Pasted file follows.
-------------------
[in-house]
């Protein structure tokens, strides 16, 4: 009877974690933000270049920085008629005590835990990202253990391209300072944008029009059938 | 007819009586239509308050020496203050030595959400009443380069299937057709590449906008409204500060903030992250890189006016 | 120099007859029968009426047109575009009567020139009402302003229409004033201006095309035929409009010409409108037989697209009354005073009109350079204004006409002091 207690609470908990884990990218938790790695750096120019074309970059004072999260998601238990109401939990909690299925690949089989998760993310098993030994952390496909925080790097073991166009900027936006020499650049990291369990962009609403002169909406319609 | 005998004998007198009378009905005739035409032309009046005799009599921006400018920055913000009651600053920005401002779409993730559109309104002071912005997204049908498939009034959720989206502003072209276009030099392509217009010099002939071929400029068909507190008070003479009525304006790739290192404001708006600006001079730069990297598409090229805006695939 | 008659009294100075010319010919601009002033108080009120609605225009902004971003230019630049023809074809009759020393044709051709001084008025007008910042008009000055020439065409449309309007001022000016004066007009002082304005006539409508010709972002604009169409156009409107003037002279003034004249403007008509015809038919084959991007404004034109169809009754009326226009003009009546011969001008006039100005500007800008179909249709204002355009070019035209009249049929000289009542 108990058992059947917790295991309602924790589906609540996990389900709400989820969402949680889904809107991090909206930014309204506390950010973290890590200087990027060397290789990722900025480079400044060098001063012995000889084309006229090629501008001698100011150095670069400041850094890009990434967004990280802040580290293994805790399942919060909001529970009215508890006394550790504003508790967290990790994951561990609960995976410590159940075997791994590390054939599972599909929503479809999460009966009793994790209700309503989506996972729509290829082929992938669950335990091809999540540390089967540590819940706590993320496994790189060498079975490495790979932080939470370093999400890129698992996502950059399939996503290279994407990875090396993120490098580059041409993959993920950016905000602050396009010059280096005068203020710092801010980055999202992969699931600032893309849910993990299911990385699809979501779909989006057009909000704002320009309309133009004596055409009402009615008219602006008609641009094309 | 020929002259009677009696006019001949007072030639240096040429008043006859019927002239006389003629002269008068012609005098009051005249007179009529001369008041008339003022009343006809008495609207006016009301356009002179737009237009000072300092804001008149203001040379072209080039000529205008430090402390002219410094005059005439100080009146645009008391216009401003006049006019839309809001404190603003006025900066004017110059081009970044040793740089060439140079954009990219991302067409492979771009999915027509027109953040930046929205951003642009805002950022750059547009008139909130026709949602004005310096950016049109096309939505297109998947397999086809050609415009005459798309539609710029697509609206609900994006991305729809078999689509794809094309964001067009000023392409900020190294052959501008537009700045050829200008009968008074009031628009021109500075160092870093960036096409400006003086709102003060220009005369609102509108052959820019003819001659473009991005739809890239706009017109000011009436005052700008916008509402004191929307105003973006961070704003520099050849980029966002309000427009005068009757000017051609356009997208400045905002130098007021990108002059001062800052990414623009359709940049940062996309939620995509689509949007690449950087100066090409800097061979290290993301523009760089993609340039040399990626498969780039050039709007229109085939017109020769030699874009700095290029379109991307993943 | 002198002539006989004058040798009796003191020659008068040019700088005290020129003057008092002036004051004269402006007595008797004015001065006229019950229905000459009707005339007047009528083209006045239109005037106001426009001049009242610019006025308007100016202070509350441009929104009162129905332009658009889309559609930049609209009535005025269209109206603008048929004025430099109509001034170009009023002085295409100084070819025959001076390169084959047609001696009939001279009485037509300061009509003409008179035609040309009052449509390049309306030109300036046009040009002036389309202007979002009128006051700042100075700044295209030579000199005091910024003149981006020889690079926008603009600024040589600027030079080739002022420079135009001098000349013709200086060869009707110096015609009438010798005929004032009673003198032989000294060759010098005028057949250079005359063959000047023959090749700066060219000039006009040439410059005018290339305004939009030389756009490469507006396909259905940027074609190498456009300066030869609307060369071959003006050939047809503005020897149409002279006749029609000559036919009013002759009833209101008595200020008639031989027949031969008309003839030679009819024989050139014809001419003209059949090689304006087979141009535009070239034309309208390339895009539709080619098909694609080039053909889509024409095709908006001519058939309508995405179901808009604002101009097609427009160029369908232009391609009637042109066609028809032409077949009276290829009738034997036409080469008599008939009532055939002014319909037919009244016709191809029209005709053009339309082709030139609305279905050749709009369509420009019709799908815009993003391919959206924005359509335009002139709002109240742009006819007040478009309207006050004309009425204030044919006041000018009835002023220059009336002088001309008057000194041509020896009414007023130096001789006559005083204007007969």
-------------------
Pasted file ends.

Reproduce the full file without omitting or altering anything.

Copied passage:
[in-house]
């Protein structure tokens, strides 16, 4: 009877974690933000270049920085008629005590835990990202253990391209300072944008029009059938 | 007819009586239509308050020496203050030595959400009443380069299937057709590449906008409204500060903030992250890189006016 | 120099007859029968009426047109575009009567020139009402302003229409004033201006095309035929409009010409409108037989697209009354005073009109350079204004006409002091 207690609470908990884990990218938790790695750096120019074309970059004072999260998601238990109401939990909690299925690949089989998760993310098993030994952390496909925080790097073991166009900027936006020499650049990291369990962009609403002169909406319609 | 005998004998007198009378009905005739035409032309009046005799009599921006400018920055913000009651600053920005401002779409993730559109309104002071912005997204049908498939009034959720989206502003072209276009030099392509217009010099002939071929400029068909507190008070003479009525304006790739290192404001708006600006001079730069990297598409090229805006695939 | 008659009294100075010319010919601009002033108080009120609605225009902004971003230019630049023809074809009759020393044709051709001084008025007008910042008009000055020439065409449309309007001022000016004066007009002082304005006539409508010709972002604009169409156009409107003037002279003034004249403007008509015809038919084959991007404004034109169809009754009326226009003009009546011969001008006039100005500007800008179909249709204002355009070019035209009249049929000289009542 108990058992059947917790295991309602924790589906609540996990389900709400989820969402949680889904809107991090909206930014309204506390950010973290890590200087990027060397290789990722900025480079400044060098001063012995000889084309006229090629501008001698100011150095670069400041850094890009990434967004990280802040580290293994805790399942919060909001529970009215508890006394550790504003508790967290990790994951561990609960995976410590159940075997791994590390054939599972599909929503479809999460009966009793994790209700309503989506996972729509290829082929992938669950335990091809999540540390089967540590819940706590993320496994790189060498079975490495790979932080939470370093999400890129698992996502950059399939996503290279994407990875090396993120490098580059041409993959993920950016905000602050396009010059280096005068203020710092801010980055999202992969699931600032893309849910993990299911990385699809979501779909989006057009909000704002320009309309133009004596055409009402009615008219602006008609641009094309 | 020929002259009677009696006019001949007072030639240096040429008043006859019927002239006389003629002269008068012609005098009051005249007179009529001369008041008339003022009343006809008495609207006016009301356009002179737009237009000072300092804001008149203001040379072209080039000529205008430090402390002219410094005059005439100080009146645009008391216009401003006049006019839309809001404190603003006025900066004017110059081009970044040793740089060439140079954009990219991302067409492979771009999915027509027109953040930046929205951003642009805002950022750059547009008139909130026709949602004005310096950016049109096309939505297109998947397999086809050609415009005459798309539609710029697509609206609900994006991305729809078999689509794809094309964001067009000023392409900020190294052959501008537009700045050829200008009968008074009031628009021109500075160092870093960036096409400006003086709102003060220009005369609102509108052959820019003819001659473009991005739809890239706009017109000011009436005052700008916008509402004191929307105003973006961070704003520099050849980029966002309000427009005068009757000017051609356009997208400045905002130098007021990108002059001062800052990414623009359709940049940062996309939620995509689509949007690449950087100066090409800097061979290290993301523009760089993609340039040399990626498969780039050039709007229109085939017109020769030699874009700095290029379109991307993943 | 002198002539006989004058040798009796003191020659008068040019700088005290020129003057008092002036004051004269402006007595008797004015001065006229019950229905000459009707005339007047009528083209006045239109005037106001426009001049009242610019006025308007100016202070509350441009929104009162129905332009658009889309559609930049609209009535005025269209109206603008048929004025430099109509001034170009009023002085295409100084070819025959001076390169084959047609001696009939001279009485037509300061009509003409008179035609040309009052449509390049309306030109300036046009040009002036389309202007979002009128006051700042100075700044295209030579000199005091910024003149981006020889690079926008603009600024040589600027030079080739002022420079135009001098000349013709200086060869009707110096015609009438010798005929004032009673003198032989000294060759010098005028057949250079005359063959000047023959090749700066060219000039006009040439410059005018290339305004939009030389756009490469507006396909259905940027074609190498456009300066030869609307060369071959003006050939047809503005020897149409002279006749029609000559036919009013002759009833209101008595200020008639031989027949031969008309003839030679009819024989050139014809001419003209059949090689304006087979141009535009070239034309309208390339895009539709080619098909694609080039053909889509024409095709908006001519058939309508995405179901808009604002101009097609427009160029369908232009391609009637042109066609028809032409077949009276290829009738034997036409080469008599008939009532055939002014319909037919009244016709191809029209005709053009339309082709030139609305279905050749709009369509420009019709799908815009993003391919959206924005359509335009002139709002109240742009006819007040478009309207006050004309009425204030044919006041000018009835002023220059009336002088001309008057000194041509020896009414007023130096001789006559005083204007007969």